Usual definitions oppose (1) perception, as exotropic nervous circulation, that has the property of continuously exploring its object from the outside and the inside, of browsing it, of penetrating it; (2) imagination, as endotropic nervous circulation, that can rearrange its constructions differently, but does not explore them; (3) hallucination, as imagination that grasps its endotropic constructions exotropically, as though they came from outside reality, whilst being incapable of exploring them, because it is precisely this imagination which constructs them.
These brief definitions suffice to make us understand that, in Homo, the perceived, the imagined, the hallucinated gives way to endless recoverings and substitutions for an appreciable percentage of a population, sometimes for whole populations, into hallucinations of objects and voices, but also into hallucinations of ideas: the Neo-Platonic has hallucinated the "One" proceeding and receding in each blade of grass, Spinoza hallucinated the "Acquiescence", Sartre the "Freedom", like the Kanak hallucinated the initial older brother, Akhenaton hallucinated the the solar uniqueness and the Indian its myriad of Gods raining during the monsoon. These slippages or superimpositions result from the ambiguities of the Same and the Other; of the proliferation of technical and semiotic indicialities and indexations; of the work of the cleaving and commutative, neutralizing and abstractive hominid brain, with its fusion between imagination and imaginary, between remorisations and memorations, etc. And they also result from this particular world of knowledge that belief is (political, religious), where an object is verified by the integrating strength of the field effects that it arises and maintains in the believer.
Indicialities and indexations operated by the hominid transversalization comprise enough metaphorical and metonymical flexibility, enough discontinuities and games, to make that inferences (abduction, induction, deduction) <4C> should produce, between the Same and the Other, not only a thousand objects and ideas, but also a thousand attitudes. This goes from the common flexibility of mind up to dementia (mens, de-), when the discontinuities become so considerable, so constant, so quick that they prevent relations with facts (Sachverhalt, atomic fact), with others, with oneself. Distinguishing the flexibility of the mind and the ever-hovering dementia, and maintaining their distinction, is a primary function of the intergesture and the interlocution.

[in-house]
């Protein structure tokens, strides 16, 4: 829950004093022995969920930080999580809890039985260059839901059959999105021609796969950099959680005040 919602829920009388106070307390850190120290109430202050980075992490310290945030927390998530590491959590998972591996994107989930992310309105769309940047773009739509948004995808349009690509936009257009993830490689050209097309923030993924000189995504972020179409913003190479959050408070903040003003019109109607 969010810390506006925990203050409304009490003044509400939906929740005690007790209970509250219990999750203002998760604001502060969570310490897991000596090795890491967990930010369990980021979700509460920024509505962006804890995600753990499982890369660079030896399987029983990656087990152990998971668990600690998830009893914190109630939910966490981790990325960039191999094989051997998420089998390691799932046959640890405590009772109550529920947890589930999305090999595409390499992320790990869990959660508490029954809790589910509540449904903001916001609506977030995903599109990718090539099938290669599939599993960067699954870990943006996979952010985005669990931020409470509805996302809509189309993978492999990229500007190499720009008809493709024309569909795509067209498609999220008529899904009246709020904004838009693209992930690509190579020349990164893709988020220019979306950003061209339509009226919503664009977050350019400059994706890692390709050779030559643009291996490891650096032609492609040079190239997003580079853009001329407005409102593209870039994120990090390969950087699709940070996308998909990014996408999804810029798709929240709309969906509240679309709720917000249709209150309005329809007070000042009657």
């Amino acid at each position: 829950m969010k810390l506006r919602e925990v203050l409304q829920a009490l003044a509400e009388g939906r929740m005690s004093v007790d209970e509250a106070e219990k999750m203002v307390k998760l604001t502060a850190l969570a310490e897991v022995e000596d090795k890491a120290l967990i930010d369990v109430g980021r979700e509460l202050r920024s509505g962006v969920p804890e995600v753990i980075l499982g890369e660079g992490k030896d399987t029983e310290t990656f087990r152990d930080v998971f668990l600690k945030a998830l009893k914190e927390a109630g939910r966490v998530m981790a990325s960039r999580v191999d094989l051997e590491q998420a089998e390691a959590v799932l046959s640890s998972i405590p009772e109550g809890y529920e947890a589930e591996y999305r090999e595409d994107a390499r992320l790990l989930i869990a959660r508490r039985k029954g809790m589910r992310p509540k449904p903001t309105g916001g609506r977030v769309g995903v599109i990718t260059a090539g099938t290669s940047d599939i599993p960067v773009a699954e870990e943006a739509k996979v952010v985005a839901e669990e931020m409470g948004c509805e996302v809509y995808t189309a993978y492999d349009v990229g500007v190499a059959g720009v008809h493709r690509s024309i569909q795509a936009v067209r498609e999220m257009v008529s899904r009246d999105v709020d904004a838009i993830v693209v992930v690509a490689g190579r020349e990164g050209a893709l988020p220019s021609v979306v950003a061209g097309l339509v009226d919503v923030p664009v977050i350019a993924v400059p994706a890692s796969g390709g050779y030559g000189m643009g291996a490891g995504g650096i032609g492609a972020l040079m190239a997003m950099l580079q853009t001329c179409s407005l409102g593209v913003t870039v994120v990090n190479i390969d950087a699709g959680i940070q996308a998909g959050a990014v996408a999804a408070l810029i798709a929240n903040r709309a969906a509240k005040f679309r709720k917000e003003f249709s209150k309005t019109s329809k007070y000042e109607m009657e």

11M4. Initiations and conversions
Finally, all cultures display initiations and conversions. Initiations are in an X-same the passage from a state A to a state B, where it truly becomes another for itself or for another, in a true recommencing (initium). We find the same four moments everywhere: isolation-retreat, unbinding-purification, evanescence-death, resurrection-awakening. The most widespread initiations are those of adolescence, various consecrations, catechumenate, social grades, marriage, sometimes death, even birth when it is a gradual insertion into increasingly wide spaces (certain Berbers).
We shall draw a similarity between initiations and conversions, that are both reversals (vertere, cum) and rebirths. When Luther, after having "hated" the words of the epistle to the Romans for thirty years: "Justitia Dei revelatur in illo", finally understands that it is a "passive justice by which merciful God justifies us by faith", he continues: "I felt as though reborn." The translation "reborn" ("rené, in French") is by Michelet, a historian who had the most vivacious sense of conversion in individuals and people; his Histoire de France is a suite of collective conversions.
In the X-same, vagations and divagations are close. Instances and roles of the Devil and the good God, of propitious and redoubtable, are interchanging vertiginously by crossing rapt and possession, exorcism and adorcism. Like health and madness interchange. To the extent of conceiving a "Holy Fool" in Russian and English and a "great Health" for Nietzsche and Deleuze. The convergences of the healthy and the fool reclose the circular prism of the distinctions and confusions of the X-same and X-other that we call "humanity", between terror and tenderness <26>.
11N. The temporal limitations of hominid specimens